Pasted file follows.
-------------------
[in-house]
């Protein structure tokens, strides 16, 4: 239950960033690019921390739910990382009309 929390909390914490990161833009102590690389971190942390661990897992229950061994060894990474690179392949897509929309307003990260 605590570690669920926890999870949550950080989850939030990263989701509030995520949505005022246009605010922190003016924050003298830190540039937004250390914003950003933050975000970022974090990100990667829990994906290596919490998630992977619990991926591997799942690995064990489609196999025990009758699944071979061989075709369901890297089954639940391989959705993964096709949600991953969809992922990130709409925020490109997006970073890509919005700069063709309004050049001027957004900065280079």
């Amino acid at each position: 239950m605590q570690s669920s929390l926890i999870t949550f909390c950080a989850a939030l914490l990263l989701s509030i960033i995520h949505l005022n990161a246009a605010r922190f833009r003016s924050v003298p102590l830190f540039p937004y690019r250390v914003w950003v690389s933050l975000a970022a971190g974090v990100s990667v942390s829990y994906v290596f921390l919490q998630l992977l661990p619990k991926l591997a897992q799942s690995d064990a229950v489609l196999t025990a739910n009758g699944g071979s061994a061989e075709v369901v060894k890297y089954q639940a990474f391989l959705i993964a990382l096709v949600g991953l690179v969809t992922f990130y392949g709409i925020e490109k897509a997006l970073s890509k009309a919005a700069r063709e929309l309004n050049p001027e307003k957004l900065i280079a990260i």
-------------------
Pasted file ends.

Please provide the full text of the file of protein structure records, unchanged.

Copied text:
[in-house]
């Protein structure tokens, strides 16, 4: 239950960033690019921390739910990382009309 929390909390914490990161833009102590690389971190942390661990897992229950061994060894990474690179392949897509929309307003990260 605590570690669920926890999870949550950080989850939030990263989701509030995520949505005022246009605010922190003016924050003298830190540039937004250390914003950003933050975000970022974090990100990667829990994906290596919490998630992977619990991926591997799942690995064990489609196999025990009758699944071979061989075709369901890297089954639940391989959705993964096709949600991953969809992922990130709409925020490109997006970073890509919005700069063709309004050049001027957004900065280079």
């Amino acid at each position: 239950m605590q570690s669920s929390l926890i999870t949550f909390c950080a989850a939030l914490l990263l989701s509030i960033i995520h949505l005022n990161a246009a605010r922190f833009r003016s924050v003298p102590l830190f540039p937004y690019r250390v914003w950003v690389s933050l975000a970022a971190g974090v990100s990667v942390s829990y994906v290596f921390l919490q998630l992977l661990p619990k991926l591997a897992q799942s690995d064990a229950v489609l196999t025990a739910n009758g699944g071979s061994a061989e075709v369901v060894k890297y089954q639940a990474f391989l959705i993964a990382l096709v949600g991953l690179v969809t992922f990130y392949g709409i925020e490109k897509a997006l970073s890509k009309a919005a700069r063709e929309l309004n050049p001027e307003k957004l900065i280079a990260i």